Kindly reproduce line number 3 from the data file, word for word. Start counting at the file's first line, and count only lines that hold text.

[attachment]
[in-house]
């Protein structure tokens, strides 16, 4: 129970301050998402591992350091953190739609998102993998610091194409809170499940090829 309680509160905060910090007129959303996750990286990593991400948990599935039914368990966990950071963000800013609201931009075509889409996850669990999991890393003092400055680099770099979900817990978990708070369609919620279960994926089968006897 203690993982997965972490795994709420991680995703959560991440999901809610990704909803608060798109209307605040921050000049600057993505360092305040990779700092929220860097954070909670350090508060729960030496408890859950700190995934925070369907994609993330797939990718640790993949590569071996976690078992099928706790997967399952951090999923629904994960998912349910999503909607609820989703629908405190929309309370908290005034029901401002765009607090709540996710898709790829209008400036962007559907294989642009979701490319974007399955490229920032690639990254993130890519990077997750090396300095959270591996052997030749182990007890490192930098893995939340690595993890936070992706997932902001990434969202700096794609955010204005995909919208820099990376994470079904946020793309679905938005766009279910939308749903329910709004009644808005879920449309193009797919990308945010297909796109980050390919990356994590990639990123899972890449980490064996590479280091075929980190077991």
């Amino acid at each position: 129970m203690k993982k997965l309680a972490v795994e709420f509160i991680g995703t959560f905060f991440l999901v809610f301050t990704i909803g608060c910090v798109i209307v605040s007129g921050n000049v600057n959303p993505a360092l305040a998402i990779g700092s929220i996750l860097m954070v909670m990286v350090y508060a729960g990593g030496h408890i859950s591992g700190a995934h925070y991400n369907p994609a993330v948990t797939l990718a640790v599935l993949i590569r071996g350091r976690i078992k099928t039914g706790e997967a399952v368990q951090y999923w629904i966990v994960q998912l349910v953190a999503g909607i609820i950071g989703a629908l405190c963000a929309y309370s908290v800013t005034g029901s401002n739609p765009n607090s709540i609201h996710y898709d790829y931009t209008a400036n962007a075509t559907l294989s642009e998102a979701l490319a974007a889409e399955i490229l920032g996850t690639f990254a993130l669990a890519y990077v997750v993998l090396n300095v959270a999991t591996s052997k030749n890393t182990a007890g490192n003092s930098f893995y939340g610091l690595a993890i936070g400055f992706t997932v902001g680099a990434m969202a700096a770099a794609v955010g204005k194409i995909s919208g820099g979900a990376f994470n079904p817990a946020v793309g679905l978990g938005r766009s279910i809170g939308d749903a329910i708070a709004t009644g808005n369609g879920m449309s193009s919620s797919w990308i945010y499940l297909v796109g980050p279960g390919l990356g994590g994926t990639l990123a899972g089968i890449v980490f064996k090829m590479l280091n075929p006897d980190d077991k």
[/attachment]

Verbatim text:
């Amino acid at each position: 129970m203690k993982k997965l309680a972490v795994e709420f509160i991680g995703t959560f905060f991440l999901v809610f301050t990704i909803g608060c910090v798109i209307v605040s007129g921050n000049v600057n959303p993505a360092l305040a998402i990779g700092s929220i996750l860097m954070v909670m990286v350090y508060a729960g990593g030496h408890i859950s591992g700190a995934h925070y991400n369907p994609a993330v948990t797939l990718a640790v599935l993949i590569r071996g350091r976690i078992k099928t039914g706790e997967a399952v368990q951090y999923w629904i966990v994960q998912l349910v953190a999503g909607i609820i950071g989703a629908l405190c963000a929309y309370s908290v800013t005034g029901s401002n739609p765009n607090s709540i609201h996710y898709d790829y931009t209008a400036n962007a075509t559907l294989s642009e998102a979701l490319a974007a889409e399955i490229l920032g996850t690639f990254a993130l669990a890519y990077v997750v993998l090396n300095v959270a999991t591996s052997k030749n890393t182990a007890g490192n003092s930098f893995y939340g610091l690595a993890i936070g400055f992706t997932v902001g680099a990434m969202a700096a770099a794609v955010g204005k194409i995909s919208g820099g979900a990376f994470n079904p817990a946020v793309g679905l978990g938005r766009s279910i809170g939308d749903a329910i708070a709004t009644g808005n369609g879920m449309s193009s919620s797919w990308i945010y499940l297909v796109g980050p279960g390919l990356g994590g994926t990639l990123a899972g089968i890449v980490f064996k090829m590479l280091n075929p006897d980190d077991k």